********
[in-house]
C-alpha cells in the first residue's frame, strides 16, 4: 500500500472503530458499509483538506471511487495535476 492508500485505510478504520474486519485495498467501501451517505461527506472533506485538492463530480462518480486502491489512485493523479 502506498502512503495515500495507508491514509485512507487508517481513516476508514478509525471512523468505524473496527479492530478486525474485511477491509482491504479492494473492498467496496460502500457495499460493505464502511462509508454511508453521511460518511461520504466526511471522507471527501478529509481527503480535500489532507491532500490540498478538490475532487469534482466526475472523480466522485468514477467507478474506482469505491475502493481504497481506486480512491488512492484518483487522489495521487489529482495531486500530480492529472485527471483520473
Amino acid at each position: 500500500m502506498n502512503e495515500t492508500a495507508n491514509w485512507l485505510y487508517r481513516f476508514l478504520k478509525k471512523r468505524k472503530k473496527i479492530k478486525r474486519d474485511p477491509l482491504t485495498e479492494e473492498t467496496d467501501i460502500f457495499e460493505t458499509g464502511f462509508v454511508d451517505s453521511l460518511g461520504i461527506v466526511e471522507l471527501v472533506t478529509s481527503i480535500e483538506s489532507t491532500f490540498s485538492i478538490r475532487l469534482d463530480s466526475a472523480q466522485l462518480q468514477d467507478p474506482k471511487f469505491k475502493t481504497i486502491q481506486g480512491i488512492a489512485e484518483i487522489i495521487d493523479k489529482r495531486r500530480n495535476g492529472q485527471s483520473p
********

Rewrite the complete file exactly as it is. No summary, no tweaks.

[in-house]
C-alpha cells in the first residue's frame, strides 16, 4: 500500500472503530458499509483538506471511487495535476 492508500485505510478504520474486519485495498467501501451517505461527506472533506485538492463530480462518480486502491489512485493523479 502506498502512503495515500495507508491514509485512507487508517481513516476508514478509525471512523468505524473496527479492530478486525474485511477491509482491504479492494473492498467496496460502500457495499460493505464502511462509508454511508453521511460518511461520504466526511471522507471527501478529509481527503480535500489532507491532500490540498478538490475532487469534482466526475472523480466522485468514477467507478474506482469505491475502493481504497481506486480512491488512492484518483487522489495521487489529482495531486500530480492529472485527471483520473
Amino acid at each position: 500500500m502506498n502512503e495515500t492508500a495507508n491514509w485512507l485505510y487508517r481513516f476508514l478504520k478509525k471512523r468505524k472503530k473496527i479492530k478486525r474486519d474485511p477491509l482491504t485495498e479492494e473492498t467496496d467501501i460502500f457495499e460493505t458499509g464502511f462509508v454511508d451517505s453521511l460518511g461520504i461527506v466526511e471522507l471527501v472533506t478529509s481527503i480535500e483538506s489532507t491532500f490540498s485538492i478538490r475532487l469534482d463530480s466526475a472523480q466522485l462518480q468514477d467507478p474506482k471511487f469505491k475502493t481504497i486502491q481506486g480512491i488512492a489512485e484518483i487522489i495521487d493523479k489529482r495531486r500530480n495535476g492529472q485527471s483520473p